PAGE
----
March 17, 1983
|FROM:||H. Lee Smith, Staff Attorney|
|RE:||Implied Consent Hearings|
The S.C. Supreme Court has ruled that legislation permitting magistrates to conduct implied consent hearings is unconstitutional.
In State v. Whittington, 278 S.C. 661, 301 S.E.2d 134 (1983), the Court held unconstitutional the portion of S.C. Code Ann. § 56-1-370, which permits magistrates to hold hearings to determine the validity of a driver's license suspension pursuant to Section 56-4-2950(e), refusal to submit to the breathalyzer test. The unconstitutionality is based on the separation of powers doctrine, the Court finding that the suspension and control of drivers' licenses is an administrative or executive function.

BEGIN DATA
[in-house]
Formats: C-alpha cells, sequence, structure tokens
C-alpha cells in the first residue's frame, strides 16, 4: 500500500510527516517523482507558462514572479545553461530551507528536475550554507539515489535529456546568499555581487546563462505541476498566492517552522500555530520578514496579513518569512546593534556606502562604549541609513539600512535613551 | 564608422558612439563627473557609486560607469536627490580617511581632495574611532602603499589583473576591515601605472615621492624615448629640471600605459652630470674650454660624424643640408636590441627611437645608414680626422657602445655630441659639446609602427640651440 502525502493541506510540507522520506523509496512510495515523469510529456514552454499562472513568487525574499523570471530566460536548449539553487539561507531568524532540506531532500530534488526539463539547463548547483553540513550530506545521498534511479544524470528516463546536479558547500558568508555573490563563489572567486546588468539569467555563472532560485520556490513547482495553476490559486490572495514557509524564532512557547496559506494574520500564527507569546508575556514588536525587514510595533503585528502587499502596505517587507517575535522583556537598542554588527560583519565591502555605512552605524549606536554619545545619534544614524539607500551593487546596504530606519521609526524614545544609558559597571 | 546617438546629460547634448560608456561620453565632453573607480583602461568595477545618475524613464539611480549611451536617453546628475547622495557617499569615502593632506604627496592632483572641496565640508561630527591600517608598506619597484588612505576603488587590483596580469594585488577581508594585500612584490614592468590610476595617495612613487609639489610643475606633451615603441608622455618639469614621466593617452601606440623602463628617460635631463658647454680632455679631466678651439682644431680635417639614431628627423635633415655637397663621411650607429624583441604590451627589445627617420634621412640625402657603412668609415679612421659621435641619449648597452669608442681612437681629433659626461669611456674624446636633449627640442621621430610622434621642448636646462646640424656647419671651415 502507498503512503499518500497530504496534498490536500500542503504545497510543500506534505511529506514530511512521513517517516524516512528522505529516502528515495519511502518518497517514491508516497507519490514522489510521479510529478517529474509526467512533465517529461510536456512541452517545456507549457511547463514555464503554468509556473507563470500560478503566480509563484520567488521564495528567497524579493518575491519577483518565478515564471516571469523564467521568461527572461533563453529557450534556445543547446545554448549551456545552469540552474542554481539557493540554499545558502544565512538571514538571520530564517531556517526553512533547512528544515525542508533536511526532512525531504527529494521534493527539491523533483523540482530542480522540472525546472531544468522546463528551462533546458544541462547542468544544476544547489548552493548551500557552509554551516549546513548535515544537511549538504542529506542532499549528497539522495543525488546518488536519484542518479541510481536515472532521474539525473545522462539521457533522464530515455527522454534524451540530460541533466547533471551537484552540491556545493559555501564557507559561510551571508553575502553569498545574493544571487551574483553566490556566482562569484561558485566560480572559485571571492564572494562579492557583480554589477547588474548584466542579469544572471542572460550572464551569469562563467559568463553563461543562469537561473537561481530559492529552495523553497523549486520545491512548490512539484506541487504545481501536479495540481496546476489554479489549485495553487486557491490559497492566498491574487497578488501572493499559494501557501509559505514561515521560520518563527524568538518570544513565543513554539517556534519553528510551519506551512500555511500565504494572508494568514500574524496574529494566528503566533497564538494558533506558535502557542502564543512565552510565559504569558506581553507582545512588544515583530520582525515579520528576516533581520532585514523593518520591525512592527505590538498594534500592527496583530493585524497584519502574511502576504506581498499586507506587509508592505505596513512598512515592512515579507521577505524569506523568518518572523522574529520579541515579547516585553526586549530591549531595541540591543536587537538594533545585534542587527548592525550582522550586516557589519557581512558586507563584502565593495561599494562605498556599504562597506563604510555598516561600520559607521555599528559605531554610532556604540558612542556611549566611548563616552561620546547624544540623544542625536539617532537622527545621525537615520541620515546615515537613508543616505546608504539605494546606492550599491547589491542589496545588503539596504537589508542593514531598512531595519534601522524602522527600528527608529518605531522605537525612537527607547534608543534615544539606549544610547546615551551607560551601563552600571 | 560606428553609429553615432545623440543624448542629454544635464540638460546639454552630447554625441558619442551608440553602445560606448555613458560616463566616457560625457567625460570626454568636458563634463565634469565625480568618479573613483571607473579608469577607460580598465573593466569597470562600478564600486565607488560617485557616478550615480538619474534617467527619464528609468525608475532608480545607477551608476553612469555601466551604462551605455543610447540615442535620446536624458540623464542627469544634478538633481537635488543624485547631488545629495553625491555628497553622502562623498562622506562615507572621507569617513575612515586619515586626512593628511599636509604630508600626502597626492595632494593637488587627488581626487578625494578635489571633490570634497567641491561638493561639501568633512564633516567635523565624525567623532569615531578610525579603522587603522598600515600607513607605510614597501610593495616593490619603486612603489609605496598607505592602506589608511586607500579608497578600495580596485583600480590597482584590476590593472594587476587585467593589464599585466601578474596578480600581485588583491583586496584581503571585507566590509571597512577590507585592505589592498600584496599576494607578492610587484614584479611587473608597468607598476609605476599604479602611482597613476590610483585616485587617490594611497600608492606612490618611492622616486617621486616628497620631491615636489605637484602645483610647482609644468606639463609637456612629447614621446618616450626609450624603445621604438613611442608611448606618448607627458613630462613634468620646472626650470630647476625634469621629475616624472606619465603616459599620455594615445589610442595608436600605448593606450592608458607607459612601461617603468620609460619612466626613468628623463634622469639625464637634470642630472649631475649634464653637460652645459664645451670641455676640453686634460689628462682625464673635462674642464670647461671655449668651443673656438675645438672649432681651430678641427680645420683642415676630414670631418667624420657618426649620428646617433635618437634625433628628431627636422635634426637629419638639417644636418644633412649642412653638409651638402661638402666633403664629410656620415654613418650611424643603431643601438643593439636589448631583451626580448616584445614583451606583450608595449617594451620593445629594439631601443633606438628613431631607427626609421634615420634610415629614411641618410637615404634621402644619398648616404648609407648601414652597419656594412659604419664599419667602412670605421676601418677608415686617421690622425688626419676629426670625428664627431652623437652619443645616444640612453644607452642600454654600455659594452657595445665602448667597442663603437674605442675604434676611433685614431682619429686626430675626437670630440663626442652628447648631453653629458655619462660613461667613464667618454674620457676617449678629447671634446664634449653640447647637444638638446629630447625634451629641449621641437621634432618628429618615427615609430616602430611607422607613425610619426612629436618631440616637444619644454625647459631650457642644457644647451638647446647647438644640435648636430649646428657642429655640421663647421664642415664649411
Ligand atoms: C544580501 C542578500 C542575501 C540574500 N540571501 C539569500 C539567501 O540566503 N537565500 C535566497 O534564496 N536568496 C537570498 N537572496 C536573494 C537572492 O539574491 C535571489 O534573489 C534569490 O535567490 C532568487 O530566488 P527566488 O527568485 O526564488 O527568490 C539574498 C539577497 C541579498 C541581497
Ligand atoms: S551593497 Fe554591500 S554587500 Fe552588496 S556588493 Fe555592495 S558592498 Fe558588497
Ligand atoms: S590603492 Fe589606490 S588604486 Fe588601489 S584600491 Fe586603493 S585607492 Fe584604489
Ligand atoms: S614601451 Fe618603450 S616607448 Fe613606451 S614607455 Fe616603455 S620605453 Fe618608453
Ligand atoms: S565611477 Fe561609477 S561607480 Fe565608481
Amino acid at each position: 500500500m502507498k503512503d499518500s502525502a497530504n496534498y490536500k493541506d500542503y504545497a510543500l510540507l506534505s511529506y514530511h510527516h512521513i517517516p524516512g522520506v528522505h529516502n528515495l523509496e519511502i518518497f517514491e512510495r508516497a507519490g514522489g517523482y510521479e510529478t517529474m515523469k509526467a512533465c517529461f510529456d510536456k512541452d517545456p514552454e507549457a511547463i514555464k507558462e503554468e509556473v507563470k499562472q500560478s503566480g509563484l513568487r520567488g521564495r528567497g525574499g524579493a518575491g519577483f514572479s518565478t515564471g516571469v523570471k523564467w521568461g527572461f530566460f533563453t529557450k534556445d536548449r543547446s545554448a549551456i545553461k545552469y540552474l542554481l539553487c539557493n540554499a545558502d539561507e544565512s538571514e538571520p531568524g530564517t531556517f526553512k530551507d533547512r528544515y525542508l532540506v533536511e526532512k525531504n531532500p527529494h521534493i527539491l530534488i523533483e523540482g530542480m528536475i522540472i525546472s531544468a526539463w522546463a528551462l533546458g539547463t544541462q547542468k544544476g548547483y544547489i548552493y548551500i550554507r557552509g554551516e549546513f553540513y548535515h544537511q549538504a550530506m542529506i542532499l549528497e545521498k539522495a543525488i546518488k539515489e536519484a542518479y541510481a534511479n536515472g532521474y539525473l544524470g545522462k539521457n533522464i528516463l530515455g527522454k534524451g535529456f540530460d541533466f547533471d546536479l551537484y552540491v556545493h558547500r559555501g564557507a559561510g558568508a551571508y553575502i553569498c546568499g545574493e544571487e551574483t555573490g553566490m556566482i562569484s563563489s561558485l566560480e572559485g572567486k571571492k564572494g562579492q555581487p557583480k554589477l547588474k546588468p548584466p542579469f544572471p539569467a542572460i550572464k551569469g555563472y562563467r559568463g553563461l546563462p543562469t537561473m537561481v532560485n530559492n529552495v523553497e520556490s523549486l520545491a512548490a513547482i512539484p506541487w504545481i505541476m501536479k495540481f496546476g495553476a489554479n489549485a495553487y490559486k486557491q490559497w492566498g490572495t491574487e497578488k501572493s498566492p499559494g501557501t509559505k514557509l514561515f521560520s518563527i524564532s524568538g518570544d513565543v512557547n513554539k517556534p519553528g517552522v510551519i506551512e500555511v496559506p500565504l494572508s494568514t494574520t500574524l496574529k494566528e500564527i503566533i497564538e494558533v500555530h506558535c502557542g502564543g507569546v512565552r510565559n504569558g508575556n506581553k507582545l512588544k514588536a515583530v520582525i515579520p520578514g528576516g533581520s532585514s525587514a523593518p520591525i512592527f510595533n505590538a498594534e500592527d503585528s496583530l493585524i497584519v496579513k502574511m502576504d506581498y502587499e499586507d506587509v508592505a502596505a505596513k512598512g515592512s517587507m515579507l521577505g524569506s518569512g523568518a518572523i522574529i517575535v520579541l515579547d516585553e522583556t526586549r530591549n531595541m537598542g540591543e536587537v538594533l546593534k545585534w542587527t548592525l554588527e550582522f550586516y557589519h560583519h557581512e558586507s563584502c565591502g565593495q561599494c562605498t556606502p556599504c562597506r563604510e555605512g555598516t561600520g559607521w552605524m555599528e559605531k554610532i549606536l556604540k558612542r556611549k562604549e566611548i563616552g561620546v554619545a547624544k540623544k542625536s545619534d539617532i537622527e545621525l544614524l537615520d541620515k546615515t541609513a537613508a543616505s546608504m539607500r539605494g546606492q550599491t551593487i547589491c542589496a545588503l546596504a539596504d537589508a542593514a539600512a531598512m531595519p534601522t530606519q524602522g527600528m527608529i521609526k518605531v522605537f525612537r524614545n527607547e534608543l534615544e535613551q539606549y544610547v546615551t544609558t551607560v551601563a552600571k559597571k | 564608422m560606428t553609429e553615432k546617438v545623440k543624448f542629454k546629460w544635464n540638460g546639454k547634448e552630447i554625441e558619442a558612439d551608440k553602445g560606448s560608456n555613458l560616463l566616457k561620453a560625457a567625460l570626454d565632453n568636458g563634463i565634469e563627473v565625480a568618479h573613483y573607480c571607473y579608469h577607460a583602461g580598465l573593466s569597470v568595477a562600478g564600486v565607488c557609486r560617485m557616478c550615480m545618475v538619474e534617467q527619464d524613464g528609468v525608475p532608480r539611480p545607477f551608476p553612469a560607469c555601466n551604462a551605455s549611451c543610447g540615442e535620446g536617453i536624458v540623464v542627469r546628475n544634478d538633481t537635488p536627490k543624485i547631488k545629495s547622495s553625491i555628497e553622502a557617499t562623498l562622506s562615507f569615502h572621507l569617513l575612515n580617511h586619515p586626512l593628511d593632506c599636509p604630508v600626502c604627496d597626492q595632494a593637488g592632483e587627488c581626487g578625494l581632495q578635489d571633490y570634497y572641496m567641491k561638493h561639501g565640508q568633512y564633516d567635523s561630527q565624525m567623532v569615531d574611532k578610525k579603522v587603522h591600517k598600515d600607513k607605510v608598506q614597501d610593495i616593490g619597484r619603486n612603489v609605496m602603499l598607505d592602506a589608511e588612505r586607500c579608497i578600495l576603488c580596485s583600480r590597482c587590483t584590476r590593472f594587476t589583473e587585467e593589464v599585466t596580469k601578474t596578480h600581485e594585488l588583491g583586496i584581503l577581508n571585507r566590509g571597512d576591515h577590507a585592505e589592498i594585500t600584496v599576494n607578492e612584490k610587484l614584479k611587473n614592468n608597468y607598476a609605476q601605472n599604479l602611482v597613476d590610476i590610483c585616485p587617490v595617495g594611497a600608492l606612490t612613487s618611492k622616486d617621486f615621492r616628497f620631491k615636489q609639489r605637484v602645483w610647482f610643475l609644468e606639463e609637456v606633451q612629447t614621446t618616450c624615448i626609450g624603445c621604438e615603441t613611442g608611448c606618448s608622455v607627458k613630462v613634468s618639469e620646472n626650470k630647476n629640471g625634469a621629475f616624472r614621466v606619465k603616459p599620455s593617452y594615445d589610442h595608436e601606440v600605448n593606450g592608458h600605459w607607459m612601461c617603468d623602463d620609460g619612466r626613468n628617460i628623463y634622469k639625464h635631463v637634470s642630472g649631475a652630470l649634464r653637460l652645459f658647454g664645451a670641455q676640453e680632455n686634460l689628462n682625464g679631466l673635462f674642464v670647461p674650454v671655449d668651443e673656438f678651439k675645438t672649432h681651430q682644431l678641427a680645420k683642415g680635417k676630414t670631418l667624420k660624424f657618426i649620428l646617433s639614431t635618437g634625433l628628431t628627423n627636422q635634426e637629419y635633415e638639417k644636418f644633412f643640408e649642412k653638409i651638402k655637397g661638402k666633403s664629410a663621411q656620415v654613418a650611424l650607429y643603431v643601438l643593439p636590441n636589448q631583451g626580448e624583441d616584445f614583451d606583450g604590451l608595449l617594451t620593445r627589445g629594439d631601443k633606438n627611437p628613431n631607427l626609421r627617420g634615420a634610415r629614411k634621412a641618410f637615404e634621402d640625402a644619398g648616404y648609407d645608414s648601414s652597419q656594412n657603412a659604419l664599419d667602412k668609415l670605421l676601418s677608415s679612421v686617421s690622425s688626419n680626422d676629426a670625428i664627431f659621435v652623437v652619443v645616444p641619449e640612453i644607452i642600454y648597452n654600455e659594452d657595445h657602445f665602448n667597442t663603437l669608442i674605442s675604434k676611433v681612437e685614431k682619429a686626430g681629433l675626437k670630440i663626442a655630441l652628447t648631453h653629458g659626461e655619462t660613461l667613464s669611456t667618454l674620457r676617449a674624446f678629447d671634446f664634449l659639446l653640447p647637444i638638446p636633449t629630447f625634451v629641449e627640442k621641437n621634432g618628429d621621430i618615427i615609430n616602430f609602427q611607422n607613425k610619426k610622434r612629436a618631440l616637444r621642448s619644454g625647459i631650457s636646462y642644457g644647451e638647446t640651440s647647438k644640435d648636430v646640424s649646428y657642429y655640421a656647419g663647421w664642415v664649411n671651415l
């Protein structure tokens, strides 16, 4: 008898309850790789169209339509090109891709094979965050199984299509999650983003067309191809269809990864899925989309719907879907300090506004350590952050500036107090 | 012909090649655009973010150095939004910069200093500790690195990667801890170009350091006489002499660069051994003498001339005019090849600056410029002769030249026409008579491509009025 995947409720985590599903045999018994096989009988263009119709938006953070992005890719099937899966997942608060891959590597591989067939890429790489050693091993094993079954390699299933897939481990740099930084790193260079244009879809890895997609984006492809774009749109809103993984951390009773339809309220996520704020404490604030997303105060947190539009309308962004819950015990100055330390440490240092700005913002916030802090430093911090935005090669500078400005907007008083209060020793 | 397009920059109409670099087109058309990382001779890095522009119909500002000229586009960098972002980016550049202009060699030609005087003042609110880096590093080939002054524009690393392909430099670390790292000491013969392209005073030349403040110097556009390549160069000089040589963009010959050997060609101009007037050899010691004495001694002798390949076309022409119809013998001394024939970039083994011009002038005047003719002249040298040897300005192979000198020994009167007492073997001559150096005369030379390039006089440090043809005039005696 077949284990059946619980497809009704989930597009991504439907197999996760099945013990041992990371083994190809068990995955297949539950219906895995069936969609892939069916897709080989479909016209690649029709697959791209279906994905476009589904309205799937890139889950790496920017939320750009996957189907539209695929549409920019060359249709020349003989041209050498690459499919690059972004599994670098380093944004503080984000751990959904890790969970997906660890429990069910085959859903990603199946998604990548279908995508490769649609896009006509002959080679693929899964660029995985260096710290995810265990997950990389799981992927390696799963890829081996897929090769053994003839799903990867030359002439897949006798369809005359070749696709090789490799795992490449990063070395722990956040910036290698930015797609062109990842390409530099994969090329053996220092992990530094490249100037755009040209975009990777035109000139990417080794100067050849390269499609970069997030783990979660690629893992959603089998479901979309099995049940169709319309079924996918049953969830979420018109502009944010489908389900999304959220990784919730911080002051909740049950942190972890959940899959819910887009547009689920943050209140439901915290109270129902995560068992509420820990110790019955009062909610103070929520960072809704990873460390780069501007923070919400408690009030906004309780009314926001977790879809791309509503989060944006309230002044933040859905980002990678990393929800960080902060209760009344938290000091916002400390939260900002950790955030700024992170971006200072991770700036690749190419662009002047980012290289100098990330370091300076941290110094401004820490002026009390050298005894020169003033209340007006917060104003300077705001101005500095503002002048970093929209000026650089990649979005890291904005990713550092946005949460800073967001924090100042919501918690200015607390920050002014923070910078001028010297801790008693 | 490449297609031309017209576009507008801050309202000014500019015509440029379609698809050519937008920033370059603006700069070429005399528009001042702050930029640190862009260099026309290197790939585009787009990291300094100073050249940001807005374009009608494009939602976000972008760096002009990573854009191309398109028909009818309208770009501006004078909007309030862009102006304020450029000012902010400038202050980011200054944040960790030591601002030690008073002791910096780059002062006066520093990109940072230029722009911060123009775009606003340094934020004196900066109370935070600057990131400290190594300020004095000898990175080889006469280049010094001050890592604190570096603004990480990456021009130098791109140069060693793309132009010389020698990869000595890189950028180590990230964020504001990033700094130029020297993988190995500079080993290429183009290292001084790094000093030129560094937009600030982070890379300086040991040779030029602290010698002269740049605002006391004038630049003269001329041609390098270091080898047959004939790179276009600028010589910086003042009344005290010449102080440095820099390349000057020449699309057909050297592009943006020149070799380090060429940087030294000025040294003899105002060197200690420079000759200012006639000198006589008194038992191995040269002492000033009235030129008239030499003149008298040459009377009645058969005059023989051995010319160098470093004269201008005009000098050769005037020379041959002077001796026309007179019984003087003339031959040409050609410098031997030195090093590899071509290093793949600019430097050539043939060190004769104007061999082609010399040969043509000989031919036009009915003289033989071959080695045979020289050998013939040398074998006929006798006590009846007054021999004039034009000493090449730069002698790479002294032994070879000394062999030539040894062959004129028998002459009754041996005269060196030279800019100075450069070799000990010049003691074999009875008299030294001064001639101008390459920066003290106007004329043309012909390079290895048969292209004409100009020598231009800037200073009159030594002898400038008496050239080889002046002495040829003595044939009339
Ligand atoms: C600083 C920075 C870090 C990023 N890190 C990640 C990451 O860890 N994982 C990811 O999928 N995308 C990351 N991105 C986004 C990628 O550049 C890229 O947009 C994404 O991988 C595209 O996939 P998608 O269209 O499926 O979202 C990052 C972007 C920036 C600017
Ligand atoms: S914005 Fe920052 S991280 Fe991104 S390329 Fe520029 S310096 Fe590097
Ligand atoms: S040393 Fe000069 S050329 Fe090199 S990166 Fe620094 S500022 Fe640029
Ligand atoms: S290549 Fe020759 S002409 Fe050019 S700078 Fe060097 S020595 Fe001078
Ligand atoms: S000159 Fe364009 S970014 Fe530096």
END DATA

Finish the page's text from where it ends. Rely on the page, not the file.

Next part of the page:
Therefore, effective immediately, no magistrate or other judicial officer may conduct an implied consent hearing. Instead, only duly authorized agents of the Department of Highways and Public Transportation may hold the hearings.